THIS APPENDIX LISTS SOME PLACES TO VISIT ON THE INTERNET to learn more about
programming for the GNU/Linux system.
D.1 General Information
n http://www.advancedlinuxprogramming.com is this book’s home on the
Internet. Here, you can download the full text of this book and program source
code, find links to other online resources, and get more information about pro-
gramming GNU/Linux.The same information can also be found at
n http://www.linuxdoc.org is the home of the Linux Documentation Project.
This site is a repository for a wealth of documentation, FAQ lists, HOWTOs,
and other documentation about GNU/Linux systems and software.
304 Appendix D Online Resources
D.2 Information About GNU/Linux Software
n http://www.gnu.org is the home of the GNU Project. From this site, you can
download a staggering array of sophisticated free software applications.Among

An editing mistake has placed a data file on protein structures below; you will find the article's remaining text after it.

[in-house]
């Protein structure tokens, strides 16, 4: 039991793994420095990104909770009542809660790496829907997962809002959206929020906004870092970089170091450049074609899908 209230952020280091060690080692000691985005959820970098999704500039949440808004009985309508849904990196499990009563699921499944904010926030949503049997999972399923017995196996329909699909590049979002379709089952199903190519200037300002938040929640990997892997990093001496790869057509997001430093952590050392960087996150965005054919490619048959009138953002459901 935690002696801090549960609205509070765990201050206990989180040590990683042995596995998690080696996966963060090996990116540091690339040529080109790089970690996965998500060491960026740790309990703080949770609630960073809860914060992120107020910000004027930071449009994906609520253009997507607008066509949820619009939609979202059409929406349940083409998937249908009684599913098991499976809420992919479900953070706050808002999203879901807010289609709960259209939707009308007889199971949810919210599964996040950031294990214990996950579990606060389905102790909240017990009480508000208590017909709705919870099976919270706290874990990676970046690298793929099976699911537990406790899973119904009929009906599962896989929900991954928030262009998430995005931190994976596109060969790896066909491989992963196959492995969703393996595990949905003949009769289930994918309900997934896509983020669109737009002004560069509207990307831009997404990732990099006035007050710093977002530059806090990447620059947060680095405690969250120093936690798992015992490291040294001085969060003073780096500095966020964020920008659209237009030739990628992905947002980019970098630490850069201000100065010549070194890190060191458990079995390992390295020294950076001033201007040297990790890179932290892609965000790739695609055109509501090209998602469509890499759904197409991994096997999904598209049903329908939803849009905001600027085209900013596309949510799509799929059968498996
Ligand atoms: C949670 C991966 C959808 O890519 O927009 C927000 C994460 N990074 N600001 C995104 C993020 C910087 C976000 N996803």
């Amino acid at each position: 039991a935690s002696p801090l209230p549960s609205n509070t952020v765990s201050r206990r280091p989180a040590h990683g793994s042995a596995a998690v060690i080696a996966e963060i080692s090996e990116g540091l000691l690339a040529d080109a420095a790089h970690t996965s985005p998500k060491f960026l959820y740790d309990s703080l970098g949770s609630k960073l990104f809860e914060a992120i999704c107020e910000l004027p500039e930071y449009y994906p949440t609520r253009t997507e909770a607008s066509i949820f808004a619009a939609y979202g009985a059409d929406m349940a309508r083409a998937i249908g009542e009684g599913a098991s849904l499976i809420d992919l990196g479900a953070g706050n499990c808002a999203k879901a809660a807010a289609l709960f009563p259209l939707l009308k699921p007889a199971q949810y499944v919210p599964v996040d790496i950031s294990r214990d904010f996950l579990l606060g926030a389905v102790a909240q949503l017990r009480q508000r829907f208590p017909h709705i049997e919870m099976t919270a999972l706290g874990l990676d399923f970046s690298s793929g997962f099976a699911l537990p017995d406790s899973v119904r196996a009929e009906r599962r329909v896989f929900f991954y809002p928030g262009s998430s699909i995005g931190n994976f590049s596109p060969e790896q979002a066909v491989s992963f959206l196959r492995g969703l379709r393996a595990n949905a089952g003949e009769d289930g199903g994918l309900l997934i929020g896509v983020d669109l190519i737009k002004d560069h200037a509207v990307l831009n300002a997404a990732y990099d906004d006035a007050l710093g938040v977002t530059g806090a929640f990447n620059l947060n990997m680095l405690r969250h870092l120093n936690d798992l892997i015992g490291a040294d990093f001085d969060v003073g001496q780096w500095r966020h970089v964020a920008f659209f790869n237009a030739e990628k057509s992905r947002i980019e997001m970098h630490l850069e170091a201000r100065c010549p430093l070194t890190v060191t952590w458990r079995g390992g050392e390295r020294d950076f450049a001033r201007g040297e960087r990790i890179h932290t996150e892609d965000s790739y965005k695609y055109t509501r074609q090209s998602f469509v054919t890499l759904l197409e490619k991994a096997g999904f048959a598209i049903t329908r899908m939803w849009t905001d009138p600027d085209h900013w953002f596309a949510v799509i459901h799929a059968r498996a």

them is the GNU C library, which is part of every GNU/Linux system and
contains many of the functions described in this book.The GNU Project site
also provides information about how you can contribute to the development of
the GNU/Linux system by writing code or documentation, by using free soft-
ware, and by spreading the free software message.
n http://www.kernel.org is the primary site for distribution of the Linux kernel
source code. For the trickiest and most technically detailed questions about how
Linux works, the source code is the best place to look. See also the
Documentation directory for explanation of the kernel internals.
n http://www.linuxhq.com also distributes Linux kernel sources, patches, and
n http://gcc.gnu.org is the home of the GNU Compiler Collection (GCC).
GCC is the primary compiler used on GNU/Linux systems, and it includes
compilers for C, C++, Objective C, Java, Chill, and Fortran.
n http://www.gnome.org and http://www.kde.org are the homes of the two most
popular GNU/Linux windowing enviro